2017 good health calendar

Tired of making and breaking wellbeing resolutions?

Try a fresh approach to healthier living with this simple, month-by-month guide. 

January: Go booze free

Dry January is a great opportunity to get your new year health off to a flying start. By giving up alcohol for 31 days, Dry January participants reported experiencing weight loss, and improvements to their sleep, energy levels and skin health. They also reported having a healthier relationship with alcohol following their booze-free month, with many drinking less even six months later. “An alcohol-free month can help you to hit the reset button,” says Dr Toni Hazell, a practising GP in north London.


February: Show some love

It is all about matters of the heart this month as the focus shifts to love and romance, courtesy of St Valentine. How about giving the gift of love and kindness to someone special this year – you? Looking after your mental wellbeing is important. Just being a little kinder to yourself can have a positive impact, so make time at least once a week to do something you love. And get into the habit of listing ‘three good things’ you feel grateful for each day and life could seem a whole lot better.

March: Stub it out

National No Smoking Day on 9 March is an ideal time to quit. The benefits are rapid and long lasting. “Your breathing can ease within three days of stopping smoking and within a year you will have halved your risk of heart disease compared with someone who still smokes. Stop smoking for 15 years and your risk of a heart attack drops to the same as a person who has never smoked,” says Dr Hazell.


April: Hayfever season

Hayfever affects one in four people in the UK, with numbers rising annually. Grass pollen, the cause of 95% of hayfever cases, tends to begin in late April and goes on until late July. “The key to getting on top of hayfever is to treat early and regularly,” advises Dr Hazell. “Start your treatment a couple of weeks before you normally experience symptoms.”


May: Get sun savvy

Eight in 10 people fail to adequately apply sunscreen before going out into the sun, according to research carried out by the British Association of Dermatologists.

“Sunburn can increase your risk of skin cancer,” says Dr Hazell. She warns that it can be easy to underestimate the strength of the sun, especially on windy or cloudy days. When choosing a sunscreen, look for a high protection factor – SPF 30 or more – to protect against harmful ultraviolet radiationfrom the sun.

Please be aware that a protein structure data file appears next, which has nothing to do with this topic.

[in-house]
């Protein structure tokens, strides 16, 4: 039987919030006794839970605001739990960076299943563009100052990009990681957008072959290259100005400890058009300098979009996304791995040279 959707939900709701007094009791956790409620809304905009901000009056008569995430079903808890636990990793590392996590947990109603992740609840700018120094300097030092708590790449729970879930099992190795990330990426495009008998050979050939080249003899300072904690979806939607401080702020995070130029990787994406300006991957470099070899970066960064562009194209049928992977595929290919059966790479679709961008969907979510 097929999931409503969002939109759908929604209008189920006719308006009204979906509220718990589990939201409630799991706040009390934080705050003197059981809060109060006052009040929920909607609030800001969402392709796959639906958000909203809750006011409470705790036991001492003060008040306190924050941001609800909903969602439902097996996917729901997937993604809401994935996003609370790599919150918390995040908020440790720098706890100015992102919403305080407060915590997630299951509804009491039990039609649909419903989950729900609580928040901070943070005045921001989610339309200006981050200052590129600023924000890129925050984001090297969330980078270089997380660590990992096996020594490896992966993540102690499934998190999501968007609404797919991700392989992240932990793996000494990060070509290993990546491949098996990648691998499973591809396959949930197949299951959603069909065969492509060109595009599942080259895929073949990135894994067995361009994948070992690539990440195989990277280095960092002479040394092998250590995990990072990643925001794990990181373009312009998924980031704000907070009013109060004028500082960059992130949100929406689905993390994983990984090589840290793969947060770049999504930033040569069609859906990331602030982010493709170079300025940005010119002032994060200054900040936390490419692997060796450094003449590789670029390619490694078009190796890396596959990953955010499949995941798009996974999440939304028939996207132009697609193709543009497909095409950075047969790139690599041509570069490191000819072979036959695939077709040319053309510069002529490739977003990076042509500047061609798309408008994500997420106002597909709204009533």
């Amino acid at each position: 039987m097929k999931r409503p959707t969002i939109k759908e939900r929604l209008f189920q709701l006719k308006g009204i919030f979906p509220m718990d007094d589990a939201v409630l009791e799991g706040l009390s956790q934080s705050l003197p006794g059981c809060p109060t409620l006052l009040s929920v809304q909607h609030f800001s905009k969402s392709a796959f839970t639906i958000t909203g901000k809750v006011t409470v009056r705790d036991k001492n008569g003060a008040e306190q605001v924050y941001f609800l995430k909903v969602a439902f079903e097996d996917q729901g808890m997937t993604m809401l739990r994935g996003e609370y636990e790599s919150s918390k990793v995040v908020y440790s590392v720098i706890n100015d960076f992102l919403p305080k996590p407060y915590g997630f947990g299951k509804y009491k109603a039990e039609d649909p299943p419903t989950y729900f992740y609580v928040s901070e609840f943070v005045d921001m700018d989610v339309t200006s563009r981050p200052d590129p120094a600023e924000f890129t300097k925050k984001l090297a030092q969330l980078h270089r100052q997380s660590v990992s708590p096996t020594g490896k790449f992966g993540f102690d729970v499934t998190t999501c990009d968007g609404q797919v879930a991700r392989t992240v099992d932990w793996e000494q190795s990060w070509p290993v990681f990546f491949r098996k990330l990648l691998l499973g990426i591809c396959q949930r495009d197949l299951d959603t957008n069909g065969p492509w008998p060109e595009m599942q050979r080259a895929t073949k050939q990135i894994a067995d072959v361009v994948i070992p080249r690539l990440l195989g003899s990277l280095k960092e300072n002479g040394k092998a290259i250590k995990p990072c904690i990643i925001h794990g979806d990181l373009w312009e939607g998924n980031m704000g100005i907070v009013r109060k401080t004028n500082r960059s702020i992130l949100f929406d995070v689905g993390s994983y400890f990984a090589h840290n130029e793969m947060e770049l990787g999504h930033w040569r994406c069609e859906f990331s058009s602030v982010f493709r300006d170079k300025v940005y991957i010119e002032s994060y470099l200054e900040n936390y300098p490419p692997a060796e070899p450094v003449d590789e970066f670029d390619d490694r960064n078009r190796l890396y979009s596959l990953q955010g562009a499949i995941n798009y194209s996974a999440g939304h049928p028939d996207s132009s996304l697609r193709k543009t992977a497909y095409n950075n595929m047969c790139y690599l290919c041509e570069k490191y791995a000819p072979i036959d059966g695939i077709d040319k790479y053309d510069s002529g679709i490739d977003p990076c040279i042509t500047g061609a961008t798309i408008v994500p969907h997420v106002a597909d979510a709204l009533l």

June: It’s good to give

Just 4% of us regularly give blood. Donated blood is a lifeline in an emergency and for people who need long-term treatments. It’s National Blood Week and also World Blood Donor Day this month, so why not consider giving? “If you make one resolution this year, please make it to give blood,” says Dr Hazell. “Blood can’t be stored for long and the NHS needs 6,000 blood donations every day to meet demand.”


July: Book autumn travel jabs

It’s vital you make an appointment with your GP several weeks before your holiday to ensure you are fit to travel. “Some immunisations need several shots, spaced out over weeks, so allow at least eight weeks before you travel,” advises Dr Hazell. “Remember to factor your travel jabs into your budget, too, as not all vaccinations and anti-malarial treatments are provided by the NHS.”


August: Health-proof your barbecue

Red meat is an excellent source of protein that provides many important vitamins and minerals. However, eating too much red meat – particularly processed meats such as bacon, sausage and ham – can increase your risk of bowel cancer. If you eat more than 90g of red or processed meat every day, it is recommended you cut back. Start by swapping barbecue favourites such as burgers and bangers for chicken, fish and vegetable alternatives.


September: Set yourself a fitness goal

The start of the new school year is a great time to make a health resolution and set an exciting fitness goal. If you’ve always wanted to skydive, run a marathon, cycle from Land’s End to John o’Groats, trek overseas or take the plunge in an open-water swim, stop putting it off and start making firm plans. If you need an extra push, why not consider a charity challenge? It will help to provide all the motivation you need to succeed.


October: Check your breasts

It’s Breast Cancer Awareness Month and time to talk boobs – or whatever you prefer to call yours. Breast cancer is the most common cancer in women in the UK: one in eight females will develop breast cancer in their lifetime. Breast cancer can also affect men, although it is rare – around 340 men are diagnosed each year.

Checking your breasts can alert you to any changes. “It’s sensible to check your breasts once a month,” says Dr Hazell. “Lumpiness that comes and goes with your menstrual cycle is usually nothing to worry about, but asymmetrical changes – differences in size or shape – or a lump that doesn’t go away needs to be seen by your doctor.”


November: Take vitamin D

Our main source of vitamin D is sunlight, as it is difficult to get the required levels from food alone. Public Health England has advised that during the winter, adults and children over the age of one should have a daily 10mcg supplement of vitamin D. “Vitamin D supplements are easy and cheap to buy over the counter,” says Dr Hazell.


December: Keep calm

Christmas is the most stressful time of year for many of us and this stress can sometimes turn into anger resulting in petty disagreements with loved ones. Don’t let stress, the quest for the perfect Christmas or needless arguments ruin your festivities this year. “Try to deal with your stress in healthy ways,” suggests Dr Hazell. “Go for walks, exercise, have a long bath or read a book – anything rather than exploding at the children or your mother-in-law.” Dr Hazell recommends an online resource such as Living Life to the Full (LLTTF).